Five go on trial over UK terrorist training camps

By Michael Holden, LONDON (Reuters) - Five men charged with terrorist training offences went on trial in London on Wednesday and the high-security court was told a sixth man, their leader, had already admitted soliciting murder.

Atilla Ahmet, 43, the so-called emir of the group, pleaded guilty to three counts of encouraging others to commit murder in a separate hearing last month that media were barred from reporting until the start of Wednesday's trial.

Prosecutor David Farrell told Woolwich Crown Court that Tanzanian-born defendant Mohammed Hamid, along with Ahmet, had recruited, groomed and corrupted young Muslims.

Hamid, 50, is accused of preparing Muslim men for jihad, or holy war, by organizing terrorism training disguised as camping or paintballing trips in rural parts of England.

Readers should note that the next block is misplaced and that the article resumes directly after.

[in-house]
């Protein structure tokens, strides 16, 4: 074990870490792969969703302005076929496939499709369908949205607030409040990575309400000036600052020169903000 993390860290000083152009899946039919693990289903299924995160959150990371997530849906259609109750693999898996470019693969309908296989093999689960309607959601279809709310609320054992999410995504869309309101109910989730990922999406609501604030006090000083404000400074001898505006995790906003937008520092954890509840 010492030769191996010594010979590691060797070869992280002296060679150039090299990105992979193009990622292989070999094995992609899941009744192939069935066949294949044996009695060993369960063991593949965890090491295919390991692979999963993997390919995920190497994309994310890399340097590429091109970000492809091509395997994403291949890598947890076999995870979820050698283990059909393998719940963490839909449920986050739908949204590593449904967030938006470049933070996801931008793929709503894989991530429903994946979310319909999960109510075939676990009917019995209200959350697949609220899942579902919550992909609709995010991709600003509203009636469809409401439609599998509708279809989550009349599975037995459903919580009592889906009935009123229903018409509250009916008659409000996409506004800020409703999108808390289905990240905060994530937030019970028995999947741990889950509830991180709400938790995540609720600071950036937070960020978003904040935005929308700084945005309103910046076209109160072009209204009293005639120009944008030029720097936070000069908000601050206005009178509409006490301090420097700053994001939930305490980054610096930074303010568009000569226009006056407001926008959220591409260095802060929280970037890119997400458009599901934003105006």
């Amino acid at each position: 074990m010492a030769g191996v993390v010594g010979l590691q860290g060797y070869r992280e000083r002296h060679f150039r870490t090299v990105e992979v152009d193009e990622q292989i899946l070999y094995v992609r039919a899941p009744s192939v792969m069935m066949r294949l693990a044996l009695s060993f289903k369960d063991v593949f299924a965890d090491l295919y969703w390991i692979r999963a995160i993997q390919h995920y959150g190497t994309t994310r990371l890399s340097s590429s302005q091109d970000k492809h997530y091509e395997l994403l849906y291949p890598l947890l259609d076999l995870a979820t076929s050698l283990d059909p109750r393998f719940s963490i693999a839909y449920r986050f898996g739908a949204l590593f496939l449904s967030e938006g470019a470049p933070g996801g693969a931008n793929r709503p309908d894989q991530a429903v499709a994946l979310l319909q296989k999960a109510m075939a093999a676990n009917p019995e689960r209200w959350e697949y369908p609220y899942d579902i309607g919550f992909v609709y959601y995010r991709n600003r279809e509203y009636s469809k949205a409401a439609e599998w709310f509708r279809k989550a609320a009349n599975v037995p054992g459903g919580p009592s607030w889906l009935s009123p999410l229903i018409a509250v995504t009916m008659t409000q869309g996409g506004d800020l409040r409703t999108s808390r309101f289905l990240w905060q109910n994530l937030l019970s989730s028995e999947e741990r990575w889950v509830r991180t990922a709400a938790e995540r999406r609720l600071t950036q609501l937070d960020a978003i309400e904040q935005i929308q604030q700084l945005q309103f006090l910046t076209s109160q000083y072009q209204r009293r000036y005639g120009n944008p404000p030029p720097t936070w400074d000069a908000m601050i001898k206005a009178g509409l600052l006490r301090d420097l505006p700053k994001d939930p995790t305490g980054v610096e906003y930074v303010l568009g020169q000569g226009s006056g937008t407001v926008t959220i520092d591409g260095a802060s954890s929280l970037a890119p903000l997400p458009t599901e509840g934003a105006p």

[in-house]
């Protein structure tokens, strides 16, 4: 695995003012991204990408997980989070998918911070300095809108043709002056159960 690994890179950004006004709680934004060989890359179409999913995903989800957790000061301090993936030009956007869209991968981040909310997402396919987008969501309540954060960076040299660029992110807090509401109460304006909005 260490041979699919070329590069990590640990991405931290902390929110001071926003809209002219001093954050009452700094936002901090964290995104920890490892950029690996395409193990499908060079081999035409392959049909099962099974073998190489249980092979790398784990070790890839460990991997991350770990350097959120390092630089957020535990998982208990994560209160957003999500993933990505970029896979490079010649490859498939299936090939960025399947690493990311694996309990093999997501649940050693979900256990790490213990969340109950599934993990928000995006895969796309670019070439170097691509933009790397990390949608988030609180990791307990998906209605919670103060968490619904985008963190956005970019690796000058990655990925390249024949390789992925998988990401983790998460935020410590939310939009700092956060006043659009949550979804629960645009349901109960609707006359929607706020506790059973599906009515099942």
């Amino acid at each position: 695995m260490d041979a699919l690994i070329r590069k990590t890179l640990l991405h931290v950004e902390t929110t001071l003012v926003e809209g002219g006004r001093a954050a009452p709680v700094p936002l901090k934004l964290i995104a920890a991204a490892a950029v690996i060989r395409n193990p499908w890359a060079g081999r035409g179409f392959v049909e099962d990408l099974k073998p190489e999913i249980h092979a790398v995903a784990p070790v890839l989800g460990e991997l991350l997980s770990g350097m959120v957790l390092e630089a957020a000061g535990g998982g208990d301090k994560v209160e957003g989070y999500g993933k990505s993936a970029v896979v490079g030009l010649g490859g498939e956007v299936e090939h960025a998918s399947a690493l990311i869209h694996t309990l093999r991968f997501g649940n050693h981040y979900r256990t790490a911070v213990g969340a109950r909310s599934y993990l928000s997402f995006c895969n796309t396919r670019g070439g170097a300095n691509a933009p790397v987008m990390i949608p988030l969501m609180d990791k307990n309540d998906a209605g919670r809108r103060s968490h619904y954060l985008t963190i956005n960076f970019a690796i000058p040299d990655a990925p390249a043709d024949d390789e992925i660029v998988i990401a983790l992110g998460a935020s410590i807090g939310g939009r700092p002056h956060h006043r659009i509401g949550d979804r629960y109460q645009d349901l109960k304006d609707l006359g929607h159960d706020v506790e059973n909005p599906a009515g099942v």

"His purpose was to convert such men to his own fanatical and extreme beliefs and having given them such a foundation, thereby enabling them to move on to join others in the pursuit of jihad by acts of terrorism," Farrell said.

The court heard that Hamid provided training in weapons and military tactics at camps across England.

Among those to attend were men convicted of attempting to bomb the London transport system on July 21, 2005, two weeks after four Islamist militants killed 52 people in almost identical suicide attacks.

The July 21 plan failed because of mistakes in the construction of the bombs.


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